The insurance company also relied on Raghunath Rai Bareja v. Punjab National Bank wherein it was held in Para 58 that the literal rule of interpretation was not only followed by lawyers and judges but also by the layman in his ordinary course of life and what he states is what he means, thus, no other interpretation is to be made.
The bank, on the other hand, supported the case of the farmers and raised objections only to the interest portion of the amount being given to the farmers. The Apex Court, however, opined that the NCDRC could not have ordered that the interest on the amount payable to the farmers should not be paid to the bank till the liabilities on part of the bank are paid.
On the question of deficiency in service on part of the bank, the Court observed that the bank was remiss to an extent and held that the Bank cannot claim any interest at the contractual rate as the farmers were unnecessarily dragged into litigation because of its negligence in providing the tripartite agreement to the insurance company. Hence, the bank was entitled to only 12% interest p.a. from the date of grant of the loan.
It was also noted by the Court that a bare reading of the tripartite agreement along with the terms of the policy made it amply clear that the bank insisted the stock be insured and the farmers would pay the premium. The cold storage while fixing the rent factored the premium into the rent. Hence, it was obvious that the parties intended that they would be compensated by the insurance company in case of any untoward loss.
In respect of the claim amount, the farmers prayed that the goods be assessed on the date of the fire and not from the date of storage in the cold storage and referred to the insurance policy. The Apex Court in view of the insurance policy observed that the company had agreed to either reinstate the goods or replace the same or pay to the insured the value of the property at the time of destruction or any damage.
Unfortunately, both the State Commission and NCDRC rejected this claim by stating the difficulty in fixing the average price based on the quality and quantity. The Court though held the insurance company liable to pay the farmers, the value of the goods as on the date of the fire, agreed with the NCDRC’s view that it was not possible to award an amount based on the periodic market price of Bengaluru because the exact amount could not be ascertained on the date of the fire. Therefore, the Court relied on the warehouse receipts, as the value for the goods was given by the farmers themselves.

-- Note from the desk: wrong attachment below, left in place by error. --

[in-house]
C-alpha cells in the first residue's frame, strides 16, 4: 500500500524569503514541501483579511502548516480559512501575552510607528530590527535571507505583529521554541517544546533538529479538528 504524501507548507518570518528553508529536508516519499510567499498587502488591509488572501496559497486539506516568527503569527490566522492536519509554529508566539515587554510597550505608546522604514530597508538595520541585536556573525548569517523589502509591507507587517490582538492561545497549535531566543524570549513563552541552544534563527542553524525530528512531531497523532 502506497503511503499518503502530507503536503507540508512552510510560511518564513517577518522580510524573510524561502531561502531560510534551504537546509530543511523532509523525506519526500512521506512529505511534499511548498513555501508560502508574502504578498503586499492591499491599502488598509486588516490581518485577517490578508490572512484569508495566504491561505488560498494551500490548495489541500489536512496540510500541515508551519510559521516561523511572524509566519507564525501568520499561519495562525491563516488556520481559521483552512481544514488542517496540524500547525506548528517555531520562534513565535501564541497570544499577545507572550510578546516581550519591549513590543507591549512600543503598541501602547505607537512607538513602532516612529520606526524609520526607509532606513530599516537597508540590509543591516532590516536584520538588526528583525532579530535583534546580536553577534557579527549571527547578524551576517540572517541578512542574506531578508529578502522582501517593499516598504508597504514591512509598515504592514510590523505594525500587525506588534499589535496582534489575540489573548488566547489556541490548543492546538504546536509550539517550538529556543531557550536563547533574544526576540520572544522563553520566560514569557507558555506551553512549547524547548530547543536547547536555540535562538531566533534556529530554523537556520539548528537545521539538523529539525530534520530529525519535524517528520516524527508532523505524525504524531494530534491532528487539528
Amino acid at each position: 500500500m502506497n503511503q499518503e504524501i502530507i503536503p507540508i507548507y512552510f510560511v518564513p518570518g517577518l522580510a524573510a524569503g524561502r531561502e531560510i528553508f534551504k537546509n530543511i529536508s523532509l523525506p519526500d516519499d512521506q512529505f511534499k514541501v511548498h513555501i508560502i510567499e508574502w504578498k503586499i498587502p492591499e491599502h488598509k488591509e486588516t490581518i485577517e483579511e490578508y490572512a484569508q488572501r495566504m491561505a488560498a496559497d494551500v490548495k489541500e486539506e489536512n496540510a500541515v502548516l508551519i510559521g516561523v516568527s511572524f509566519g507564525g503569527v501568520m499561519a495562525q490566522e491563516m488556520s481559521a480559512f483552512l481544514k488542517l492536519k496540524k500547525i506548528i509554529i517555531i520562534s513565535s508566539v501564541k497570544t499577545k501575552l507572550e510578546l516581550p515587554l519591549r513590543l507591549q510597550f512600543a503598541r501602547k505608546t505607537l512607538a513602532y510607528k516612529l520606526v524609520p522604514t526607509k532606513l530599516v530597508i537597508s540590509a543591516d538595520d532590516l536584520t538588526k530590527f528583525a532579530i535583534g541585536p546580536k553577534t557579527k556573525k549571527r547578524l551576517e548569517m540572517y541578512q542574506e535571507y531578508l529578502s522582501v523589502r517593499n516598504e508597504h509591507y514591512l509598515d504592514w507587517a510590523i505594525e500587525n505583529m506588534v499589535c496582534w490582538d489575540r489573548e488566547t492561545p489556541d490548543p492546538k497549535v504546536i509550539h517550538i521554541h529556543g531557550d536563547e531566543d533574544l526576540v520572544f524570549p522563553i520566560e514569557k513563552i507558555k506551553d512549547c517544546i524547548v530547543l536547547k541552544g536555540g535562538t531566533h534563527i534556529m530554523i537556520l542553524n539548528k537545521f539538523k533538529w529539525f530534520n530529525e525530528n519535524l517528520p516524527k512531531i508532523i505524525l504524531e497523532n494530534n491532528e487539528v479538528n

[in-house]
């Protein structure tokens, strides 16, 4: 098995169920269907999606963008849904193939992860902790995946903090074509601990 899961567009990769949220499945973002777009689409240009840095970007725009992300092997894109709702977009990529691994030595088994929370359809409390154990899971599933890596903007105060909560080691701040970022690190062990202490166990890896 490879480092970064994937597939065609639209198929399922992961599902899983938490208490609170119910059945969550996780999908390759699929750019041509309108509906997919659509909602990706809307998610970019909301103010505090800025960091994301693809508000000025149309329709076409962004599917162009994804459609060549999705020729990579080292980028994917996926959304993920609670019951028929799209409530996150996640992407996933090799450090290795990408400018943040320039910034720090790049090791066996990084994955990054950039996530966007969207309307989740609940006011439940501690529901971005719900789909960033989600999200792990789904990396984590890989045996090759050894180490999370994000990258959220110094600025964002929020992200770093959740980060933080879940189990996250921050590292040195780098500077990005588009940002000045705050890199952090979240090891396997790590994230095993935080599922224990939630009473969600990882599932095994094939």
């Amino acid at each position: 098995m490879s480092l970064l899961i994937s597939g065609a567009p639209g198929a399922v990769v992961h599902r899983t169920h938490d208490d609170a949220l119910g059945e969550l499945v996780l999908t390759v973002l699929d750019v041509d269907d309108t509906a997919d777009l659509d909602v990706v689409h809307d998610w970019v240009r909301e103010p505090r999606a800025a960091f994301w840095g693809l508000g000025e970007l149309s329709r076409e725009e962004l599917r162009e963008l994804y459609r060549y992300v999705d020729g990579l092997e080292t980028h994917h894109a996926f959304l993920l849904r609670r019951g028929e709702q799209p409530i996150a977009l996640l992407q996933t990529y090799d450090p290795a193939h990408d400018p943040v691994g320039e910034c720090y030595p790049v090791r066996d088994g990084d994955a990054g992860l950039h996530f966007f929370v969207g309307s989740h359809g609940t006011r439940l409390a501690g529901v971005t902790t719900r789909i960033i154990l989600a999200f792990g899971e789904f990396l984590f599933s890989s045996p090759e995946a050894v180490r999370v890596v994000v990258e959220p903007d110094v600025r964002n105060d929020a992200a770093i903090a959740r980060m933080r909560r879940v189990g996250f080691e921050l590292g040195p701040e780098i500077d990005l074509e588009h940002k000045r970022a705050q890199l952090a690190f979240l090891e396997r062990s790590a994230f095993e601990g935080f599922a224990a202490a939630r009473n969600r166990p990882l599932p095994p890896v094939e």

The Hon’ble Supreme Court disposing of the appeals held the insurance company liable to compensate the farmers according to the value of their goods and based on the price mentioned on the warehouse receipts, along with interests which are calculated @12% p.a. from the date of the fire and directed the bank to file a certified statement of accounts before the State Commission showing the loan amount which was advanced to the farmers.
The Court also allowed the bank to calculate simple interest @ 12% p.a. till the date of fire by adjusting the payments received through the loan.The Court also specifically directed the bank to file the statement of accounts concerning the loan amount before the State Commission on or before March 2, 2020 and to set out the amount due with the prescribed rate of interest till April 30, 2020. Thereafter, the Court directed the State Commission to determine the amount payable to the farmer in each appeal after all the adjustments and deductions.
Further, the insurance company was directed to pay the loan amount with simple interest directly to the bank and to deposit the amount payable to the farmers with the State Commission on or before April 30, .2020.
The quintessence of this judgment is that the tripartite agreement between the farmers, bank and the cold storage, provided for the insurance company to compensate the farmers for the damages and destruction of their goods and the Court’s interpretation of Section “2” of the Consumer Protection Act in its widest amplitude to include not only the person who hires or avails the services but to a person who may be a beneficiary of such services. The concept of privity of contract was also construed as to include not just the parties to the contract but also its beneficiaries. Thus, the farmers were also covered under the insurance policy and were entitled to compensation.